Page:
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Ann N Y Acad Sci. 1991;640:224-7.

Severity and specificity of cognitive impairment in Alzheimer's, Huntington's, and Parkinson's diseases and progressive supranuclear palsy.

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  • 1INSERM U 289, Hôpital de la Salpêtrière, Paris, France.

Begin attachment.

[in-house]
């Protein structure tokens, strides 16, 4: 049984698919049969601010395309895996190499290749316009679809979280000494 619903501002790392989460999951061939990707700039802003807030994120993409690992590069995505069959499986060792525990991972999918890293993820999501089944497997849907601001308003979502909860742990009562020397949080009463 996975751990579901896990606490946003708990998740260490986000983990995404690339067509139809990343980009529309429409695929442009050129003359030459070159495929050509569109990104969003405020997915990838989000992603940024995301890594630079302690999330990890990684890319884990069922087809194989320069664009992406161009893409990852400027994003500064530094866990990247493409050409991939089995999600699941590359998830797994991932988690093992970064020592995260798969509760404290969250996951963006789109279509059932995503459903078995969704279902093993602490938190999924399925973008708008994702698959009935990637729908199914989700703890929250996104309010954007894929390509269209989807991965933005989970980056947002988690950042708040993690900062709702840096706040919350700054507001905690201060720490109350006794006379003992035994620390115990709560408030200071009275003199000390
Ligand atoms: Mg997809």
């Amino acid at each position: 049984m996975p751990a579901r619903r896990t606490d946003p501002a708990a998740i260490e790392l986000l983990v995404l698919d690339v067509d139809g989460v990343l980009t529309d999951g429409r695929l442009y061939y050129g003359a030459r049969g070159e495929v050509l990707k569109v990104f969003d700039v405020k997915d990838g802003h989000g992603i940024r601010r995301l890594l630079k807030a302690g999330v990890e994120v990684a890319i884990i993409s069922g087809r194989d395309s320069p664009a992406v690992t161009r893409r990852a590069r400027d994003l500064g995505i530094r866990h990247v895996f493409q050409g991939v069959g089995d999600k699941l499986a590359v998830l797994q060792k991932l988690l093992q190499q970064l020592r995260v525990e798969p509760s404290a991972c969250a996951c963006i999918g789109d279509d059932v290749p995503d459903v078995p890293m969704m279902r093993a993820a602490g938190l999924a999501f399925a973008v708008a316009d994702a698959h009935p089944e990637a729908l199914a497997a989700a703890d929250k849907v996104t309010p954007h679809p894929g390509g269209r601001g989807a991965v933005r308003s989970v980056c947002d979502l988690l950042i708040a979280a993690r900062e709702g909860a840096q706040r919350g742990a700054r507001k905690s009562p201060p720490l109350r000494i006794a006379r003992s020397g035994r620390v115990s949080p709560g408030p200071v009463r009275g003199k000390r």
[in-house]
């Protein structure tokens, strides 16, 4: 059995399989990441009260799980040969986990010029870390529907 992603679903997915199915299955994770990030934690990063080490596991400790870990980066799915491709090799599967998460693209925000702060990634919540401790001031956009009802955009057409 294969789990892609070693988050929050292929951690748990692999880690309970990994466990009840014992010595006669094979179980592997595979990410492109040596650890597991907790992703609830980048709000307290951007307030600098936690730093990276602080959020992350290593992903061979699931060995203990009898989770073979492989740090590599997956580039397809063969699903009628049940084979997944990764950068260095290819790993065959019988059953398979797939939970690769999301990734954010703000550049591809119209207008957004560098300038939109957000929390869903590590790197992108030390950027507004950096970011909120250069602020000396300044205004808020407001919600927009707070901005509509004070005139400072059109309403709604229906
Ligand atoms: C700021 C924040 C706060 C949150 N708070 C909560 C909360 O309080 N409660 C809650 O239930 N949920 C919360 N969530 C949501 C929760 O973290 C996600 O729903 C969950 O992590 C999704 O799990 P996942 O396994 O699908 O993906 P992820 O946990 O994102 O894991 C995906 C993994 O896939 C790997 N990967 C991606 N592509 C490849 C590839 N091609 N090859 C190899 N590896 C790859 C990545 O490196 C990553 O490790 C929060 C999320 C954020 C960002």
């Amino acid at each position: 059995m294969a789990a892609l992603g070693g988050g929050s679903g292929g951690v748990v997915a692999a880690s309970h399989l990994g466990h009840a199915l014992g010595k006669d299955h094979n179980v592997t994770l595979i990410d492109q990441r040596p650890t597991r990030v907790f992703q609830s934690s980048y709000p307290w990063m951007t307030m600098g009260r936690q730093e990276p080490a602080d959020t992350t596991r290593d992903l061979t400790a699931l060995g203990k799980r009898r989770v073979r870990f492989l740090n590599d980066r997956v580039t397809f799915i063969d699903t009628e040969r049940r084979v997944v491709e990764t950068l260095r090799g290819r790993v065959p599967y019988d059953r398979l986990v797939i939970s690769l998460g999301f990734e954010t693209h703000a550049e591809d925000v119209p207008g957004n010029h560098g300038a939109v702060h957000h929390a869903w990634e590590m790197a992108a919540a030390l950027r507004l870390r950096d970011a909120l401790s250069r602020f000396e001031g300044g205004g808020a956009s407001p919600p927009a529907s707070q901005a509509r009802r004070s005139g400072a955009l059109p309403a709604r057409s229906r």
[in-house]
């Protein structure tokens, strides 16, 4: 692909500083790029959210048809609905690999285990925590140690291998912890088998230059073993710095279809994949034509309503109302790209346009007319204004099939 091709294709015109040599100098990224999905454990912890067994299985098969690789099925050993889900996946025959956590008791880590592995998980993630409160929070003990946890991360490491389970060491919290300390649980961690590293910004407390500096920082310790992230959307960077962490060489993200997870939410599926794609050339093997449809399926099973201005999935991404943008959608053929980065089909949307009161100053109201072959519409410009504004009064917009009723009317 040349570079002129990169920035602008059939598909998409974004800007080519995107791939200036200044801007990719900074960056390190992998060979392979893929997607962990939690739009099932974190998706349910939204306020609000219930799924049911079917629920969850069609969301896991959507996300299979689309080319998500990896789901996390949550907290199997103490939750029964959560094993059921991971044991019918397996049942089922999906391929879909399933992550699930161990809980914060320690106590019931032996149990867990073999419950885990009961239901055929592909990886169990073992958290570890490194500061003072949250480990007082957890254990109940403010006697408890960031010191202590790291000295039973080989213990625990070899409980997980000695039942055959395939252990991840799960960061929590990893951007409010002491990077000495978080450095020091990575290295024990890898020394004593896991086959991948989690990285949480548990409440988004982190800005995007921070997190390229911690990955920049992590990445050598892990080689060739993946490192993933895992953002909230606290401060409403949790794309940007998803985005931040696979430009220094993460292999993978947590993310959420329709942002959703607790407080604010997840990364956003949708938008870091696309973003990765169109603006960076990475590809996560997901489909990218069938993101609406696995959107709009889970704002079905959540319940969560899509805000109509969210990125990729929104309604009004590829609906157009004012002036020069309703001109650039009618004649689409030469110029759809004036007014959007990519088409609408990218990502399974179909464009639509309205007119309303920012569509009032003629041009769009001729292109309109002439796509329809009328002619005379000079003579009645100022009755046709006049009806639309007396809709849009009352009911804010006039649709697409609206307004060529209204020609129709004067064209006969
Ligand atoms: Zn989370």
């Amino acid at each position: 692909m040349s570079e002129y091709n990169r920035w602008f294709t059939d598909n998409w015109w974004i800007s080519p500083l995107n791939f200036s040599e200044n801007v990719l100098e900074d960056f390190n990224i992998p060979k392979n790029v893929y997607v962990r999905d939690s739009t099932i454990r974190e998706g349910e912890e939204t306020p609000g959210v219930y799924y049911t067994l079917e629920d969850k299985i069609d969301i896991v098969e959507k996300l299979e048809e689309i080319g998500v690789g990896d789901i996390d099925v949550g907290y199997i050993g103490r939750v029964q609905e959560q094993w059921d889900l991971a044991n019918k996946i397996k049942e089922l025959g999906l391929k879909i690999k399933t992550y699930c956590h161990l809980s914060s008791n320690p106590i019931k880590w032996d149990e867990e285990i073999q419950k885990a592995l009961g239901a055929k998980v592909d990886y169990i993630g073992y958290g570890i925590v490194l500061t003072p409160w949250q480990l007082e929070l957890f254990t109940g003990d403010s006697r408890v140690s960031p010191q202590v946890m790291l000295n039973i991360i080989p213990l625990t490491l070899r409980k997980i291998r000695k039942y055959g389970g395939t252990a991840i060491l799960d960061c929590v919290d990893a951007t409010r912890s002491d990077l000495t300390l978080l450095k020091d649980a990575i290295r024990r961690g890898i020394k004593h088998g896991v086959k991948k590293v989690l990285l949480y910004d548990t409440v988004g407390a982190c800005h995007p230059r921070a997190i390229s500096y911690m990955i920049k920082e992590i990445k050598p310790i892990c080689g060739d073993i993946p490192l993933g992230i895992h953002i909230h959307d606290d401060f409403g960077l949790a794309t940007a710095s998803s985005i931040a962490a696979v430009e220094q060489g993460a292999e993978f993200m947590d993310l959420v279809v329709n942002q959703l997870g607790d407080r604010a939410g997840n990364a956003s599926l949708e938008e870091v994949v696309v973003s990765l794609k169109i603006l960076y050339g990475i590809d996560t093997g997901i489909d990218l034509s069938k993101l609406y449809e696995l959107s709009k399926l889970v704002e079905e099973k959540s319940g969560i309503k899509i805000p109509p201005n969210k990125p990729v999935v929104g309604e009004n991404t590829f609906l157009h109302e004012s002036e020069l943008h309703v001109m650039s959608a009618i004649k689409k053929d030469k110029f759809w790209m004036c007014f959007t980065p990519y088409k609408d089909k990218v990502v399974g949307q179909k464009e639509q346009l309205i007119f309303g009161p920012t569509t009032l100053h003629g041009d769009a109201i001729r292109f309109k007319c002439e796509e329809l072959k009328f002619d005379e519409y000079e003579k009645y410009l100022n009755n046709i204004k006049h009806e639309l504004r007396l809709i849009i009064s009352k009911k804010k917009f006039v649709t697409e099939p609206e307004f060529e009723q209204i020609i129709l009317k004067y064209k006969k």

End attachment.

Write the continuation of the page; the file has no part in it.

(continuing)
To investigate differences in severity and specificity of cognitive impairment among various neurodegenerative diseases, we tested groups of patients presenting with senile dementia of the Alzheimer's type (SDAT) (n = 44), progressive supranuclear palsy (PSP) (n = 45), Huntington's disease (HD) (n = 35), and Parkinson's disease (PD) (n = 164), with an extensive neuropsychologic battery. We found dementia, as defined by a global intellectual performance 2 SD lower than mean control values, in 93% of patients with SDAT, 66% of patients with HD, 58% of patients with PSP, and 18% of patients with PD. Specific features of cognitive impairment distinguished the four groups of patients once they were matched for level of intellectual deterioration. This study shows the frequency of dementia in predominantly subcortical degenerative diseases and indicates that "subcortical dementia," rather than being a homogeneous entity, should be divided into specific subtypes of cognitive impairment related to different underlying pathology.

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